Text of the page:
Ip says Bible trader arrested in China on his own

Hong Kong security boss Regina Ip Lau Suk-yee on Tuesday rejected calls from local Christians to defend a SAR businessman who faces a possible death sentence for bringing Bibles into the mainland.

''We have no jurisdiction whatsoever because whatever alleged offences he committed, were committed in the mainland,'' Ms Ip said.

Chinese authorities arrested Hong Kong businessman Li Guangqiang last year in the southern province of Fujian for shipping 16,000 Bibles to a Christian group.

Li, 38, was charged with ''using an evil cult to undermine the enforcement of law'', an offence that could carry a death penalty if convicted.

It is the latest in a number of cases against Christians in China, where the leader of an underground Christian church was sentenced to death in December and 15 others to prison terms.

But Hong Kong appears determined to avoid confrontation with Beijing over the businessman and his Bibles.

''I believe worldwide different countries have different concepts of freedom, different legal and judicial systems and different countries should be allowed to get on with running their affairs,'' she said.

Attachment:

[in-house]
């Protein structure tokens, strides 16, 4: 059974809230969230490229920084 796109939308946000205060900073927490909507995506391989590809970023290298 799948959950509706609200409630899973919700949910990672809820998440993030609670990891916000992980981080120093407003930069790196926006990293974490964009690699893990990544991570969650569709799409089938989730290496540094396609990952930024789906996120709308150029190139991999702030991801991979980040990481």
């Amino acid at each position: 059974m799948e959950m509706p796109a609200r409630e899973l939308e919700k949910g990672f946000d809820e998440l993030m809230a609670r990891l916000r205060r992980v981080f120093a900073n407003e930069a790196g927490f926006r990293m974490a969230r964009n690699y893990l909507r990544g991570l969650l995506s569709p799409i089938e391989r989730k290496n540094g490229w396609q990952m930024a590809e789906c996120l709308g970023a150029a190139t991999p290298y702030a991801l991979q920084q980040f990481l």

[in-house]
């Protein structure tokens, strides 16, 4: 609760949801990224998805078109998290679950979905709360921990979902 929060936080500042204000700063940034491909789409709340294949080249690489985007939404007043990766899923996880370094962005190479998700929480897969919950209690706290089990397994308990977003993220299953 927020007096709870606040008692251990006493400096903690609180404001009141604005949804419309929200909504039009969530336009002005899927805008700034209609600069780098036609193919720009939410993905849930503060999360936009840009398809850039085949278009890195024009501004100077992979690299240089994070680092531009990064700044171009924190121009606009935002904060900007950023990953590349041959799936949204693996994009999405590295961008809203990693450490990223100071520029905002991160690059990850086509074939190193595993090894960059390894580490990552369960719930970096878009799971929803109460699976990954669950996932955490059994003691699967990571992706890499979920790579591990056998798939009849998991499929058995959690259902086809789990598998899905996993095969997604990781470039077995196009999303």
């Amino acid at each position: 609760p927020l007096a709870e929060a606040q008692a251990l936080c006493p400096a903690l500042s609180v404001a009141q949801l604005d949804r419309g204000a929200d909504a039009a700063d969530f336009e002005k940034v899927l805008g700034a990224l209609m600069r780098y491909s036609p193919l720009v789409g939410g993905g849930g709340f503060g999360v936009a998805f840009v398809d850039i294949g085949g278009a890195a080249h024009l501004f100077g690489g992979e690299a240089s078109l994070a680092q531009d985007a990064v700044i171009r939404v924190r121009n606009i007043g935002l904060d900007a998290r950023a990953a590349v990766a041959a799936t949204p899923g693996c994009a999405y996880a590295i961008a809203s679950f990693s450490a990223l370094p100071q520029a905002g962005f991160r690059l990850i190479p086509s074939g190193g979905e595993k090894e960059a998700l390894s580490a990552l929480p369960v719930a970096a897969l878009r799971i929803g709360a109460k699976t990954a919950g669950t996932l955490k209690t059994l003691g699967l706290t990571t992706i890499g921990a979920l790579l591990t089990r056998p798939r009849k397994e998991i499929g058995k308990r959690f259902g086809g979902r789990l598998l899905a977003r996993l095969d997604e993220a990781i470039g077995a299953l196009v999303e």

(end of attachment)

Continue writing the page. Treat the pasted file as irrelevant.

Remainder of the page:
She questioned concern and criticism expressed by the United States over Li's case.

''I have wondered about what locus the US administration has for acting... [He] is a Hong Kong resident,'' she said.

US President George W. Bush has expressed his concern over the case and a scheduled visit to the mainland next month could pressure Beijing to come up with quick a solution.

A top American lawmaker also said recently China's indictment of Li was a reminder that human rights abuses remained an obstacle in Sino-US ties.

California congressman Tom Lantos, a longtime critic of China's human rights record, lauded Beijing's support for the US-led war on terror, saying cooperation in intelligence and security had brought the two sides closer.

But he cautioned that human rights abuses - from persecution of Muslims in Xinjiang to the banned Falun Gong spiritual movement and, more recently, the SAR businessman - would hinder a further improvement.